What Are Masters Degrees?

Master's degrees are the next level of academic accomplishment after bachelor's degrees. Master's degree programs typically take two years of full-time study. If a profession has come to expect a master's degree but not a doctorate, the degree may be called a terminal master's, because it's sufficient as the final degree a professional earns. Read on for more information on these advanced degrees.

Types of Master's Degrees

Graduate schools often award master's degrees to doctoral students after their first or second year. Sometimes universities offer 5-year bachelor's-plus-master's degree programs. Master's degrees may also be earned independently. Some types of master's degrees are listed below.

Important Facts About Master's Degrees

Continuing Education Doctorate Programs, such as MD, PhD, DBA, DSW
Online Availability Various programs are available
Concentrations School Administration, Social Work, Physician Assistance, Career Counseling
Prerequisites Acceptable GPA, possible examinations (such as the GRE), Bachelor's degree

Master of Arts (MA) or Master of Science (MS)

MA or MS degrees are offered in several subjects. The differences between the two degree programs may be as little as one course, or as large as a thesis requirement versus a final exam. Sometimes the MA is aimed more at teaching or entry into a Doctor of Philosophy (PhD) program. MS degrees are common in career fields like accounting or nursing. These distinctions vary across fields and universities, however.

Master of Fine Arts (MFA)

MFA programs are offered in creative and artistic fields, such as the visual arts, theatre, fiction and poetry, film and dance. One distinction of these programs is that, rather than completing a research-based thesis or project, students produce a creative body of work as the capstone to the program. This may be a performance, collection of writing, art show or portfolio, for example.

Master of Business Administration (MBA)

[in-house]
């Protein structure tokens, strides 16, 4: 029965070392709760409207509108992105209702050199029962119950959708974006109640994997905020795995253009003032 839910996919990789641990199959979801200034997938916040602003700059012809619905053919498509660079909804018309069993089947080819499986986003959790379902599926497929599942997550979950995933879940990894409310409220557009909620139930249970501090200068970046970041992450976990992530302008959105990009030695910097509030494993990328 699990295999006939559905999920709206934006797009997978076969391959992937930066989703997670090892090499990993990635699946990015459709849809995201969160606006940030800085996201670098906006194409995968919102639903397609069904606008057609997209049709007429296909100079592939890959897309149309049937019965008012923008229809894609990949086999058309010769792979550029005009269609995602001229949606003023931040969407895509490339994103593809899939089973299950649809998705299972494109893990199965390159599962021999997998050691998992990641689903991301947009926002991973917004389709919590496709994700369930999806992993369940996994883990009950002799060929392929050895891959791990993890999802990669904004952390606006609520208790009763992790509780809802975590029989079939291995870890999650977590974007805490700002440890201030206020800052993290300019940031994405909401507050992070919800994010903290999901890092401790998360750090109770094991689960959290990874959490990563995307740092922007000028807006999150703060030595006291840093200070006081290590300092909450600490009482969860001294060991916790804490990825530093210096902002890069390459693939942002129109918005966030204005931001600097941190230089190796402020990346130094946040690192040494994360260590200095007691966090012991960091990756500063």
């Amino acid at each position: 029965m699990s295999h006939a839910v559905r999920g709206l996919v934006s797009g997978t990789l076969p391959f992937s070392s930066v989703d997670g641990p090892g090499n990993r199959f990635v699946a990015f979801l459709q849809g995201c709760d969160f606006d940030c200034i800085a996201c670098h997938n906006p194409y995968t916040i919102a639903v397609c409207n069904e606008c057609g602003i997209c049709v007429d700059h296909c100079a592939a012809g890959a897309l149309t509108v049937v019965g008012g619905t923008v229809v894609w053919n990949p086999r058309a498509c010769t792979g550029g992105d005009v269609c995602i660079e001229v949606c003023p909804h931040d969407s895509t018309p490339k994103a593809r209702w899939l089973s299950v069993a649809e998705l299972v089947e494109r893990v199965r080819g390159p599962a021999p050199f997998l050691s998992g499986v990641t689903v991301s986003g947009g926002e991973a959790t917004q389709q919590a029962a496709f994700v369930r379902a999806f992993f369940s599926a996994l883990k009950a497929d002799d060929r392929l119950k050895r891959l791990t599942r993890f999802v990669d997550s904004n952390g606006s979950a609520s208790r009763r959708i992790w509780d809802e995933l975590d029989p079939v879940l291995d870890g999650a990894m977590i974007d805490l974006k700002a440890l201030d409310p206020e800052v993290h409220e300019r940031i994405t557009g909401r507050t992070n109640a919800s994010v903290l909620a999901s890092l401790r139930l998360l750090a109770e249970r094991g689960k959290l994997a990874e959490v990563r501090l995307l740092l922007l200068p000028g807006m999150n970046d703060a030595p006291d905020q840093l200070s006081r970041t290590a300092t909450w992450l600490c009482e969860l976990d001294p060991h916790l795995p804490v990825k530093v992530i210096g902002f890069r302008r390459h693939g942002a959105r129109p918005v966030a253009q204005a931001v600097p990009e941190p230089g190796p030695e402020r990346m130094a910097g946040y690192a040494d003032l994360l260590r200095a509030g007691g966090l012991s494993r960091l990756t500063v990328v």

Traditional MBA students spend two years in full-time study, while experienced executives may enter a part-time, year-long Executive Master of Business Administration (EMBA) program. Among other business subjects, MBA students may study the following topics:

  • Accounting
  • Economics
  • Finance
  • Management
  • Marketing

Master of Education (EdM)

The EdM degree is becoming standard for teachers and administrators in public school systems. In this type of degree program, you may take courses on these subjects:

  • Foundations of learning
  • Child development and psychology
  • Student assessment
  • Teaching strategies
  • Adult learners
  • Technology in the classroom

Master of Social Work (MSW)

Social workers earn a terminal master's degree, the highest degree awarded in the profession. Some MSW degree programs have a community and management track that offers courses on community organizing, program planning and evaluation, supervision and leadership. MSW students usually learn about these areas of importance within the field:

  • Human behavior in the social environment
  • Assessment and diagnosis
  • Counseling techniques with individuals and groups
  • Cross-cultural counseling
  • Substance abuse, eating disorders, child welfare or other special topics

Master of Library Science (MLS)

Master's degrees in library science are considered terminal degrees. Coursework includes the history of libraries, special archives and document repositories. Degree candidates in this field learn a lot about searching out information manually and electronically.

To continue researching, browse degree options below for course curriculum, prerequisites and financial aid information. Or, learn more about the subject by reading the related articles below:

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